2) Rarely is a matchup between two 2-2 teams so important, but the Steelers and Chargers are both looking up at undefeated teams atop their respective divisions.Mike Vick is charged with keeping the Steelers afloat while Ben Roethlisberger heals, but the reality is the signing this week of kicker Chris Boswell, who has never kicked in the league, might be more significant for a team that lost to the Ravens last week because Josh Scobee couldn't make a field goal. The Chargers' offensive line is beaten up and while Philip Rivers works well against the blitz, he will have to contend with a Steelers defense that already has 14 sacks, the fourth-most in the league.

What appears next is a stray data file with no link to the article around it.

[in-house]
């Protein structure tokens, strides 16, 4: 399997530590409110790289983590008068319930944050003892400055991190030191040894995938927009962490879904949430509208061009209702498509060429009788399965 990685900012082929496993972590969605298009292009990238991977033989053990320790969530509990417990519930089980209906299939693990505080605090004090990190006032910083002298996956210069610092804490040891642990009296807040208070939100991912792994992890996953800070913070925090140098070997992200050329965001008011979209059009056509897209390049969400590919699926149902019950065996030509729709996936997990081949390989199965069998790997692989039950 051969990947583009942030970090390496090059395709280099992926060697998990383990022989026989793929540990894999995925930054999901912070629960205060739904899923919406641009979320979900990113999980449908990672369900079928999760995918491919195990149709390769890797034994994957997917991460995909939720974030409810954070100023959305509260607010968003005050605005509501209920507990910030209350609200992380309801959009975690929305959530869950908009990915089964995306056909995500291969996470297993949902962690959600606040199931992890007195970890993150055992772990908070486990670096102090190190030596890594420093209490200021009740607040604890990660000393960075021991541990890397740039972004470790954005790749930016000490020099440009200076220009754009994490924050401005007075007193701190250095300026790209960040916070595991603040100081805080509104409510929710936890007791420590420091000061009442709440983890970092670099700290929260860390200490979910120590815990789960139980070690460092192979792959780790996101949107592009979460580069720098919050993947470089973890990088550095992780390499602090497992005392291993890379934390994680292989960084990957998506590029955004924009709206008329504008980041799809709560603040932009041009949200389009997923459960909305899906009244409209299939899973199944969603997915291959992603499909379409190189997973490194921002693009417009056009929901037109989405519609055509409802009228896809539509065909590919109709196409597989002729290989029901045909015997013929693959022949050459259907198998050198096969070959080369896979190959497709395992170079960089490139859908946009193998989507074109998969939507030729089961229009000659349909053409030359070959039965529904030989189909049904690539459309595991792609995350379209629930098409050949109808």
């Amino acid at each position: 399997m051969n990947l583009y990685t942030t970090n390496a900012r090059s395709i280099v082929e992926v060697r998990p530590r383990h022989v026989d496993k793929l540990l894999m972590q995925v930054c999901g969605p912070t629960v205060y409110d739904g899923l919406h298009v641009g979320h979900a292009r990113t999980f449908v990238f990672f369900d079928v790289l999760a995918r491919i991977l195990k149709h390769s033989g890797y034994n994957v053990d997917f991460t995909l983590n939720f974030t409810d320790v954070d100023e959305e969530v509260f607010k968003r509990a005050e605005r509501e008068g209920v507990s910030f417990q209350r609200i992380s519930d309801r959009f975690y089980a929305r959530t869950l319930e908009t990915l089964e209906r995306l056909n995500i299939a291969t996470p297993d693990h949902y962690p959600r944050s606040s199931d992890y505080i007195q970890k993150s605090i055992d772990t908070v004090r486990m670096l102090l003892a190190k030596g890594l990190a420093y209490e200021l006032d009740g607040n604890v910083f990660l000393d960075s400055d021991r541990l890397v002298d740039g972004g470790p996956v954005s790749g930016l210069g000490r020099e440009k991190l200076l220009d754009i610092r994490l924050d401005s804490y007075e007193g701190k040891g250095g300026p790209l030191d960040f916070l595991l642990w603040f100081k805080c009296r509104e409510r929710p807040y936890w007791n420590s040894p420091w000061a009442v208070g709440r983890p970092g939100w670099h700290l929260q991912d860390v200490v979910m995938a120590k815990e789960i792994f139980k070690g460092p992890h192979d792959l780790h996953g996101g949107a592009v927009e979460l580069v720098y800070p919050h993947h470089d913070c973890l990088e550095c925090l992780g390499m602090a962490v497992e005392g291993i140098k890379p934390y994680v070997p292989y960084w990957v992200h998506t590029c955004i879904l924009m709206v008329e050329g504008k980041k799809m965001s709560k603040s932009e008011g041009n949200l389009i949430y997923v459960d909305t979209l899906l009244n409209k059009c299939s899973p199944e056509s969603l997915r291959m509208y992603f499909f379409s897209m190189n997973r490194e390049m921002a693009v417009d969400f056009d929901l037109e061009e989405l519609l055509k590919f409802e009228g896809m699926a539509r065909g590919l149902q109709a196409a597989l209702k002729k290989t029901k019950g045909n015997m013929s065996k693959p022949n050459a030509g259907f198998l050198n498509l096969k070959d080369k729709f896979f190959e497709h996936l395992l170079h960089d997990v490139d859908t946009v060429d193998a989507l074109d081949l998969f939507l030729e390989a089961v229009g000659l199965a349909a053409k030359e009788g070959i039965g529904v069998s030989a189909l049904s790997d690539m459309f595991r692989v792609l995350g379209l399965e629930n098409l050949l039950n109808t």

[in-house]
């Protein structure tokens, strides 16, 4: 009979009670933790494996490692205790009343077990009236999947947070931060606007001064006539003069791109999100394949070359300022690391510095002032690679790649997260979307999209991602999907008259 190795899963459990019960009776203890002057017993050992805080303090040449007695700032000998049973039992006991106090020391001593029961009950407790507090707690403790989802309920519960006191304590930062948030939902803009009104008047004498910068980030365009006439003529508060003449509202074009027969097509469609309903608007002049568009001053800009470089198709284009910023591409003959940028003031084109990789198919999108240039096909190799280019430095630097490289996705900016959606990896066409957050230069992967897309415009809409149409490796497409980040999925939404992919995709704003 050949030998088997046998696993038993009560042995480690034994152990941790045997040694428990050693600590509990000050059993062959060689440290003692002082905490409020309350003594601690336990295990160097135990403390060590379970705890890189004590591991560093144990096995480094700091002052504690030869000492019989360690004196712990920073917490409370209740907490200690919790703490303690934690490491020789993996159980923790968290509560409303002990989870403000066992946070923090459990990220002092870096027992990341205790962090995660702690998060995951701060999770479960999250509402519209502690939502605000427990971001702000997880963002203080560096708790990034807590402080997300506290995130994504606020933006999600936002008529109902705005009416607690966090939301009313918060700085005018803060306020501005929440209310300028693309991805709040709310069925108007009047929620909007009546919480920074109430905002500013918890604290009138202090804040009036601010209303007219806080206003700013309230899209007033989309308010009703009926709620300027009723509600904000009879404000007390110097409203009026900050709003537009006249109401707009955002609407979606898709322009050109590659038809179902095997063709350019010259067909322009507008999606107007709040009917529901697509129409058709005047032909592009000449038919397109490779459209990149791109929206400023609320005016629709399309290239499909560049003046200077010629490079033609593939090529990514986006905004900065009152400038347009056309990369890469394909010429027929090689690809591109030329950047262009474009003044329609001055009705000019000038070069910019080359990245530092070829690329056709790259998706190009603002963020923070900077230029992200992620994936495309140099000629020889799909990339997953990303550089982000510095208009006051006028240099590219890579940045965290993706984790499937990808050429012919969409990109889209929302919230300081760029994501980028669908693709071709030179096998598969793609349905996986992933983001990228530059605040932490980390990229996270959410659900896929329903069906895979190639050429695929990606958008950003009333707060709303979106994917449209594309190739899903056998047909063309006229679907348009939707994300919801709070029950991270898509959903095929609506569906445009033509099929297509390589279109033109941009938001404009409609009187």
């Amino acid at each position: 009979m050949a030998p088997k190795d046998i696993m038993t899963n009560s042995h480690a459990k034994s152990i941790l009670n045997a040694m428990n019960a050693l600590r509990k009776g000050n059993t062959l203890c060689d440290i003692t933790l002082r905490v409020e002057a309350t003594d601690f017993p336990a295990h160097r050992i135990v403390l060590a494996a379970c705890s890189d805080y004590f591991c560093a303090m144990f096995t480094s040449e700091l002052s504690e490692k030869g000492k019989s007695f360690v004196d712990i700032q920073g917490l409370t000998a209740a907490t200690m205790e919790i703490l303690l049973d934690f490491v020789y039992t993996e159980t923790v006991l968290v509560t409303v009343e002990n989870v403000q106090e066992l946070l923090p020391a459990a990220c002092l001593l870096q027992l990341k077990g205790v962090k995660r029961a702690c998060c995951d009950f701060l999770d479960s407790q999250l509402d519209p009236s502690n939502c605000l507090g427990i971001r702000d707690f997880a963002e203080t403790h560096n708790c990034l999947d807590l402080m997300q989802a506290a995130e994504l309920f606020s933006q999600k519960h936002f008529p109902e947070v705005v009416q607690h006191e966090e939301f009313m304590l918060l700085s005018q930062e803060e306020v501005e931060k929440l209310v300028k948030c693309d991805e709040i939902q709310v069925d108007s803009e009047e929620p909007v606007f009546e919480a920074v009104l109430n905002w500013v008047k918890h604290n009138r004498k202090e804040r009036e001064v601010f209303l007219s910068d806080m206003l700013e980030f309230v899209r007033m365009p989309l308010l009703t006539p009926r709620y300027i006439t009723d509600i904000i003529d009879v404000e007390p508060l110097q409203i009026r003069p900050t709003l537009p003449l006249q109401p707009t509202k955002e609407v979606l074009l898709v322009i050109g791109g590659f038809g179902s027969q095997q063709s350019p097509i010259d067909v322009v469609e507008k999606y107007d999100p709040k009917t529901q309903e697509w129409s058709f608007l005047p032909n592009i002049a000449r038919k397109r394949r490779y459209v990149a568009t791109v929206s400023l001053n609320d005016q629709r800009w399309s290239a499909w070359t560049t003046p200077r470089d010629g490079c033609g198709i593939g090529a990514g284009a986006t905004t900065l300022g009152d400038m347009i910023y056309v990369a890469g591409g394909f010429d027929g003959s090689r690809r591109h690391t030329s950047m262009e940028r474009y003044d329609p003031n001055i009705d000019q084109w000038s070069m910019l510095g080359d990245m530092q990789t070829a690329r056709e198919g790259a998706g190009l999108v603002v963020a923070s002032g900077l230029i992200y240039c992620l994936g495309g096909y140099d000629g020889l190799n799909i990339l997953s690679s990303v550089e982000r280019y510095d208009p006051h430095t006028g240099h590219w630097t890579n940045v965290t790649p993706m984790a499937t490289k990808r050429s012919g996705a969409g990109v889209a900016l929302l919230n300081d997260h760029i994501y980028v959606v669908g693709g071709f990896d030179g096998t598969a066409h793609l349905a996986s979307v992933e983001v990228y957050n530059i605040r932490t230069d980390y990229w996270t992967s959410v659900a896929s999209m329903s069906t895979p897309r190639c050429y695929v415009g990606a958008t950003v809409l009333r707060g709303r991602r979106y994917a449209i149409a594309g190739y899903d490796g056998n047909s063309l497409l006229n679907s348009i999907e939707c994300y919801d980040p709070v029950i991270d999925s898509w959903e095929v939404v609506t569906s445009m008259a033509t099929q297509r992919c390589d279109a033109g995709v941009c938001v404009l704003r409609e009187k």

3) One of the maddening things about the St. Louis Rams is you don't know what you'll get from week to week. On paper, a game between the team that is last in the league in total offense and the Packers in Green Bay seems laughable. But the Rams just beat the then-undefeated Cardinals in Arizona, and while they are allowing opposing quarterbacks a 75.7 percent completion rate (31st in the league), they have allowed only three passing touchdowns all season. They shouldn't have much trouble getting pressure on Aaron Rodgers with Aaron Donald and Robert Quinn, but the real question is whether Todd Gurley can run so consistently that he can chew time off the clock to keep Rodgers on the bench. The Packers have had quite a bit of success against notable running backs this season -- holding Marshawn Lynch to no touchdowns and 41 yards, for example -- but Gurley had as many runs of at least 20 yards (four) in the second half of last week's game as any running back has had in all four games combined.